It's so easy to just lay low. So easy to just slow down and take it all in. Don't get me wrong, because sometimes it is fantastic to just be inert. But for me that describes a lot of life including my own. And today I will carpe diem, even if it is just to write about wine. Though I did see the movie Bumblebee with my daughter. I enjoyed it. It had a spunky protagonist, amazing action and CGI that was just enough to keep my attention but not crazy enough to just make me wonder about the computer graphics.
But I digress. Today's questions is: "Examine the advantages and disadvantages of deliberate stem inclusion, or additions, during the winemaking process."
Stem inclusion occurs when winemakers take the whole cluster of grapes and ferment with the entire bunch en masse. This occurs in many of the world's wineries and regions. Though Burgundy with it's world renown Pinots (Domaine Romanee Conti) and Gamay (Beaujolais) are some of the most well known there is no wine regions not practicing this style in some manner.
The decision on whether to go stem or stemless lies in great part to the winemaker and the style or wine to be made. It is though that in years where there is a great ripeness to the grapes there is often more instances of stem inclusion versus vintages where the grapes achieve less ripeness and then winemakers will shy away from stem inclusion to focus on the flavors of the grape itself.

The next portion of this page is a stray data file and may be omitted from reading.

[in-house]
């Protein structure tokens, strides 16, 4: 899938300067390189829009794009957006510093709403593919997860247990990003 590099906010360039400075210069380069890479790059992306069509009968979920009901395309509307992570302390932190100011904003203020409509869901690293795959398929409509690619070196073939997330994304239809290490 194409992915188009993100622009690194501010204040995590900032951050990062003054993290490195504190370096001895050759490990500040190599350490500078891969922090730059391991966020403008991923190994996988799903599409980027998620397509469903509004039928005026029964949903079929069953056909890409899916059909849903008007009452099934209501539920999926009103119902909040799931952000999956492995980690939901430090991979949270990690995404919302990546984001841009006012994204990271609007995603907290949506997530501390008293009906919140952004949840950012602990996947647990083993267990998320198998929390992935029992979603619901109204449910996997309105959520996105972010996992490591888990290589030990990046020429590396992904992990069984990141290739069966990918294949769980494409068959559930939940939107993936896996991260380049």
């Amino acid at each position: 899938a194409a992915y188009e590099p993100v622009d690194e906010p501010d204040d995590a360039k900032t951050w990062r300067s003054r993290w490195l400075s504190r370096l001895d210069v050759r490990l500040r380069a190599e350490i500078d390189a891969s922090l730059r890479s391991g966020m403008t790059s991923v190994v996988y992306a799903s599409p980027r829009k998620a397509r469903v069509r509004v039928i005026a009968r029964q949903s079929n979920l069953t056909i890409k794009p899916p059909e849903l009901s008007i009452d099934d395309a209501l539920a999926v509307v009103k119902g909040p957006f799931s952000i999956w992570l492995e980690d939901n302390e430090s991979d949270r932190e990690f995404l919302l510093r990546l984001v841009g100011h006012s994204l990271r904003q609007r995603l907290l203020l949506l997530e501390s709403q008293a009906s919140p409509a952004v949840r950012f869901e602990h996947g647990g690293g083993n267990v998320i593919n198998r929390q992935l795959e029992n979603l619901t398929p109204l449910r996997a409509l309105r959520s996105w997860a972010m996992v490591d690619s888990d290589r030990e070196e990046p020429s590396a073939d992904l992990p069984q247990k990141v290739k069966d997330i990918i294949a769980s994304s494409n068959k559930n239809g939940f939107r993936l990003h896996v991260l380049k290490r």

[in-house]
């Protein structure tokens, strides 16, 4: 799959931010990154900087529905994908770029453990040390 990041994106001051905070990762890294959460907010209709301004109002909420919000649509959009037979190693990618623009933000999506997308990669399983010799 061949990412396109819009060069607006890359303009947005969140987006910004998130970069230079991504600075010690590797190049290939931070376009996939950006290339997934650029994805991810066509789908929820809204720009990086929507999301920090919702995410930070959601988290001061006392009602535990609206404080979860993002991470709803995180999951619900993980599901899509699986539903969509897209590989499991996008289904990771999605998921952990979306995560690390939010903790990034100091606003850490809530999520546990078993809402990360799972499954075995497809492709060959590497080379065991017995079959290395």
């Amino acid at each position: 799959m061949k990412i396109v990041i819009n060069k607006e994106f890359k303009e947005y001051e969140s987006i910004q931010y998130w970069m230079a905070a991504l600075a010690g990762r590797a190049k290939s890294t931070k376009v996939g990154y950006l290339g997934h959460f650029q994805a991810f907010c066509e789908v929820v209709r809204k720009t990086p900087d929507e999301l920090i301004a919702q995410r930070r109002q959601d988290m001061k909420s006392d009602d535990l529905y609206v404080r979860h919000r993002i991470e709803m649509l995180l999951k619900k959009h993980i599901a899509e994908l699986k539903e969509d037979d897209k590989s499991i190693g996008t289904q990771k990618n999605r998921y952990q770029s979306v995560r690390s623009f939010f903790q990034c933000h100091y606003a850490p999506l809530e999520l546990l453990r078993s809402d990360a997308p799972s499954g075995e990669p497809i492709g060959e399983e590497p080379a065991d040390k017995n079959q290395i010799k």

If one picks their grapes and therefore whole cluster and stems, the taste that is gained will be of a more herbaceous, green nature while late harvest grapes, whole clusters and woody stems yield more of a forest floor, dark floral, spicy and even black tea flavors. Adding stems can also lighten the color of wine, which in the case of Burgundy is natural because of the thin skin nature of Pinot Noir. But this affect may be undesirable in dark skin grapes like Cabernet Sauvignon, Syrah and Nebbiolo. Lighter wines may be perceived as less appealing to critics and consumers.
There is also the practice of partial stem inclusion where maybe 50% of the wine is stem soaked while the other is just juice of the grapes. 100% stem inclusion can be encountered as easily as 100% juice alone. It seems to depend on what the winemaker feels is important to that particular batch. Because depending on the year stem inclusion could be quite high or next to nothing. All wine makers want to make great wines and the use or disuse of stems is just one of the choices available to make that happen.